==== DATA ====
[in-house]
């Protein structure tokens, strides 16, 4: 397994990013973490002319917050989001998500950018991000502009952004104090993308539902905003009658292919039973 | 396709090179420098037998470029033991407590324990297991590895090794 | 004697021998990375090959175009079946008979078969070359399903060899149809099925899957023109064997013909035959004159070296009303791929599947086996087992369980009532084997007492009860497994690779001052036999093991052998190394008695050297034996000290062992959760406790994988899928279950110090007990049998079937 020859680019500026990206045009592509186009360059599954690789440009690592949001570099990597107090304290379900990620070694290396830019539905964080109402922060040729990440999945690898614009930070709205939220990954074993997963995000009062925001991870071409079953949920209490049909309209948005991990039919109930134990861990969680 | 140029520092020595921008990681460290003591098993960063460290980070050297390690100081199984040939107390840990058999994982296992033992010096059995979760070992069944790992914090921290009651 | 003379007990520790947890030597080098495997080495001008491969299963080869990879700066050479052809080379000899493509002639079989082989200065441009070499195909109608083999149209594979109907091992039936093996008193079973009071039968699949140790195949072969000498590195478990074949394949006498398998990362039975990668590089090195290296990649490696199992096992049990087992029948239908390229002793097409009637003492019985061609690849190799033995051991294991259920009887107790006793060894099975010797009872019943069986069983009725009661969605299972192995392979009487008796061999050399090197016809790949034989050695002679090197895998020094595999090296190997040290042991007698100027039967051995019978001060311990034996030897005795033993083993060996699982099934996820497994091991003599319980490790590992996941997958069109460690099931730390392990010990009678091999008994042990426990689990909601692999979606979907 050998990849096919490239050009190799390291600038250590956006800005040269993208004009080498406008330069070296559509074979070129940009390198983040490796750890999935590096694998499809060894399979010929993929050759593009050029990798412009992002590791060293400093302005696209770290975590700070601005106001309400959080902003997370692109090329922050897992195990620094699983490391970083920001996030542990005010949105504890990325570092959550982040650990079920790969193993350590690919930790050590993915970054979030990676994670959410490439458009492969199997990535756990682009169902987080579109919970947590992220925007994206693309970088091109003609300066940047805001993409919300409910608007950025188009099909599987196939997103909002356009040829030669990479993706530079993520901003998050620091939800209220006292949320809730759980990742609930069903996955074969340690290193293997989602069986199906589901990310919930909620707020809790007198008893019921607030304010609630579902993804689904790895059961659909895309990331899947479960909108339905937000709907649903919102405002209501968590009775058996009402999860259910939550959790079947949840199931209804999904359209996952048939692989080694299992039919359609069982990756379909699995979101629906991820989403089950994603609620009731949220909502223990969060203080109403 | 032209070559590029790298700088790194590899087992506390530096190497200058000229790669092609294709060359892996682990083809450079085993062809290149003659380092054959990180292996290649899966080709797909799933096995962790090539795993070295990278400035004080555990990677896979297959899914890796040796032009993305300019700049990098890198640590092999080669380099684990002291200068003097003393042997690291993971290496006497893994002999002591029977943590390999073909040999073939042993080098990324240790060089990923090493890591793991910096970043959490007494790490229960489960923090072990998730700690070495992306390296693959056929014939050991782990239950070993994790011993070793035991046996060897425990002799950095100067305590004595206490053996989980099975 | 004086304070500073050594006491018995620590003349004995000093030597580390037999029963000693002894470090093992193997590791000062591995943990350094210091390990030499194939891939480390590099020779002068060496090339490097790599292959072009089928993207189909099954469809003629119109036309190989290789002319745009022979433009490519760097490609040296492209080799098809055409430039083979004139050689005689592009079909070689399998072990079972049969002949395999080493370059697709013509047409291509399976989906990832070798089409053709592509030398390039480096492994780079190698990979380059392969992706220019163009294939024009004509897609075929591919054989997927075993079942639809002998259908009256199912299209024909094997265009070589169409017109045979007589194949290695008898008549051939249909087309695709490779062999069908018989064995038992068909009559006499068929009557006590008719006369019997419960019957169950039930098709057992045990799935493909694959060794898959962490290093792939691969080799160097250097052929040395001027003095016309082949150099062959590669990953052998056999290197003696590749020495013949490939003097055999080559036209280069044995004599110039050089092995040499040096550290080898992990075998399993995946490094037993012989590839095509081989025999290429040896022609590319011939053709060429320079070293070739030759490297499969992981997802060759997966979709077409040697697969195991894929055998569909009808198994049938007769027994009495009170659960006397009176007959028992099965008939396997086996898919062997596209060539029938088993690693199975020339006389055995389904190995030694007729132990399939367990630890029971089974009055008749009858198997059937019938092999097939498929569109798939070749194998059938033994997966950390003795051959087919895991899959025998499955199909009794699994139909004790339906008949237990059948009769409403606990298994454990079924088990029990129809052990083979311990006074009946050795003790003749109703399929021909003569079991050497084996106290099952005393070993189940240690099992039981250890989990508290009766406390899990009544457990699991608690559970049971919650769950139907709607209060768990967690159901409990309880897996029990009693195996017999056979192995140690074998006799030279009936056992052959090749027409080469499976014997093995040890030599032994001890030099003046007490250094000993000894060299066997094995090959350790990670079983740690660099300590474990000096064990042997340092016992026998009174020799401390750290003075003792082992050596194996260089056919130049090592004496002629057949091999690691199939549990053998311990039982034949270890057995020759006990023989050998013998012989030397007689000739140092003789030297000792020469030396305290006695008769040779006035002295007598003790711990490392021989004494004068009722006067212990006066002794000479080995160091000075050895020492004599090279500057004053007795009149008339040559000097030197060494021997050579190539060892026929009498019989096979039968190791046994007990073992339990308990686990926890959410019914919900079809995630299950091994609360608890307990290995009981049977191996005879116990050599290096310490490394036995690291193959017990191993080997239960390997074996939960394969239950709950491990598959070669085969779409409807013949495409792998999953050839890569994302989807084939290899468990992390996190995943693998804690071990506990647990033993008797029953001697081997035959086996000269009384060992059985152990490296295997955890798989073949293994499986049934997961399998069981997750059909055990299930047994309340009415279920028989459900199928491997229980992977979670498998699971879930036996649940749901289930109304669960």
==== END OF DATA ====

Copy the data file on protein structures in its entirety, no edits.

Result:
[in-house]
């Protein structure tokens, strides 16, 4: 397994990013973490002319917050989001998500950018991000502009952004104090993308539902905003009658292919039973 | 396709090179420098037998470029033991407590324990297991590895090794 | 004697021998990375090959175009079946008979078969070359399903060899149809099925899957023109064997013909035959004159070296009303791929599947086996087992369980009532084997007492009860497994690779001052036999093991052998190394008695050297034996000290062992959760406790994988899928279950110090007990049998079937 020859680019500026990206045009592509186009360059599954690789440009690592949001570099990597107090304290379900990620070694290396830019539905964080109402922060040729990440999945690898614009930070709205939220990954074993997963995000009062925001991870071409079953949920209490049909309209948005991990039919109930134990861990969680 | 140029520092020595921008990681460290003591098993960063460290980070050297390690100081199984040939107390840990058999994982296992033992010096059995979760070992069944790992914090921290009651 | 003379007990520790947890030597080098495997080495001008491969299963080869990879700066050479052809080379000899493509002639079989082989200065441009070499195909109608083999149209594979109907091992039936093996008193079973009071039968699949140790195949072969000498590195478990074949394949006498398998990362039975990668590089090195290296990649490696199992096992049990087992029948239908390229002793097409009637003492019985061609690849190799033995051991294991259920009887107790006793060894099975010797009872019943069986069983009725009661969605299972192995392979009487008796061999050399090197016809790949034989050695002679090197895998020094595999090296190997040290042991007698100027039967051995019978001060311990034996030897005795033993083993060996699982099934996820497994091991003599319980490790590992996941997958069109460690099931730390392990010990009678091999008994042990426990689990909601692999979606979907 050998990849096919490239050009190799390291600038250590956006800005040269993208004009080498406008330069070296559509074979070129940009390198983040490796750890999935590096694998499809060894399979010929993929050759593009050029990798412009992002590791060293400093302005696209770290975590700070601005106001309400959080902003997370692109090329922050897992195990620094699983490391970083920001996030542990005010949105504890990325570092959550982040650990079920790969193993350590690919930790050590993915970054979030990676994670959410490439458009492969199997990535756990682009169902987080579109919970947590992220925007994206693309970088091109003609300066940047805001993409919300409910608007950025188009099909599987196939997103909002356009040829030669990479993706530079993520901003998050620091939800209220006292949320809730759980990742609930069903996955074969340690290193293997989602069986199906589901990310919930909620707020809790007198008893019921607030304010609630579902993804689904790895059961659909895309990331899947479960909108339905937000709907649903919102405002209501968590009775058996009402999860259910939550959790079947949840199931209804999904359209996952048939692989080694299992039919359609069982990756379909699995979101629906991820989403089950994603609620009731949220909502223990969060203080109403 | 032209070559590029790298700088790194590899087992506390530096190497200058000229790669092609294709060359892996682990083809450079085993062809290149003659380092054959990180292996290649899966080709797909799933096995962790090539795993070295990278400035004080555990990677896979297959899914890796040796032009993305300019700049990098890198640590092999080669380099684990002291200068003097003393042997690291993971290496006497893994002999002591029977943590390999073909040999073939042993080098990324240790060089990923090493890591793991910096970043959490007494790490229960489960923090072990998730700690070495992306390296693959056929014939050991782990239950070993994790011993070793035991046996060897425990002799950095100067305590004595206490053996989980099975 | 004086304070500073050594006491018995620590003349004995000093030597580390037999029963000693002894470090093992193997590791000062591995943990350094210091390990030499194939891939480390590099020779002068060496090339490097790599292959072009089928993207189909099954469809003629119109036309190989290789002319745009022979433009490519760097490609040296492209080799098809055409430039083979004139050689005689592009079909070689399998072990079972049969002949395999080493370059697709013509047409291509399976989906990832070798089409053709592509030398390039480096492994780079190698990979380059392969992706220019163009294939024009004509897609075929591919054989997927075993079942639809002998259908009256199912299209024909094997265009070589169409017109045979007589194949290695008898008549051939249909087309695709490779062999069908018989064995038992068909009559006499068929009557006590008719006369019997419960019957169950039930098709057992045990799935493909694959060794898959962490290093792939691969080799160097250097052929040395001027003095016309082949150099062959590669990953052998056999290197003696590749020495013949490939003097055999080559036209280069044995004599110039050089092995040499040096550290080898992990075998399993995946490094037993012989590839095509081989025999290429040896022609590319011939053709060429320079070293070739030759490297499969992981997802060759997966979709077409040697697969195991894929055998569909009808198994049938007769027994009495009170659960006397009176007959028992099965008939396997086996898919062997596209060539029938088993690693199975020339006389055995389904190995030694007729132990399939367990630890029971089974009055008749009858198997059937019938092999097939498929569109798939070749194998059938033994997966950390003795051959087919895991899959025998499955199909009794699994139909004790339906008949237990059948009769409403606990298994454990079924088990029990129809052990083979311990006074009946050795003790003749109703399929021909003569079991050497084996106290099952005393070993189940240690099992039981250890989990508290009766406390899990009544457990699991608690559970049971919650769950139907709607209060768990967690159901409990309880897996029990009693195996017999056979192995140690074998006799030279009936056992052959090749027409080469499976014997093995040890030599032994001890030099003046007490250094000993000894060299066997094995090959350790990670079983740690660099300590474990000096064990042997340092016992026998009174020799401390750290003075003792082992050596194996260089056919130049090592004496002629057949091999690691199939549990053998311990039982034949270890057995020759006990023989050998013998012989030397007689000739140092003789030297000792020469030396305290006695008769040779006035002295007598003790711990490392021989004494004068009722006067212990006066002794000479080995160091000075050895020492004599090279500057004053007795009149008339040559000097030197060494021997050579190539060892026929009498019989096979039968190791046994007990073992339990308990686990926890959410019914919900079809995630299950091994609360608890307990290995009981049977191996005879116990050599290096310490490394036995690291193959017990191993080997239960390997074996939960394969239950709950491990598959070669085969779409409807013949495409792998999953050839890569994302989807084939290899468990992390996190995943693998804690071990506990647990033993008797029953001697081997035959086996000269009384060992059985152990490296295997955890798989073949293994499986049934997961399998069981997750059909055990299930047994309340009415279920028989459900199928491997229980992977979670498998699971879930036996649940749901289930109304669960």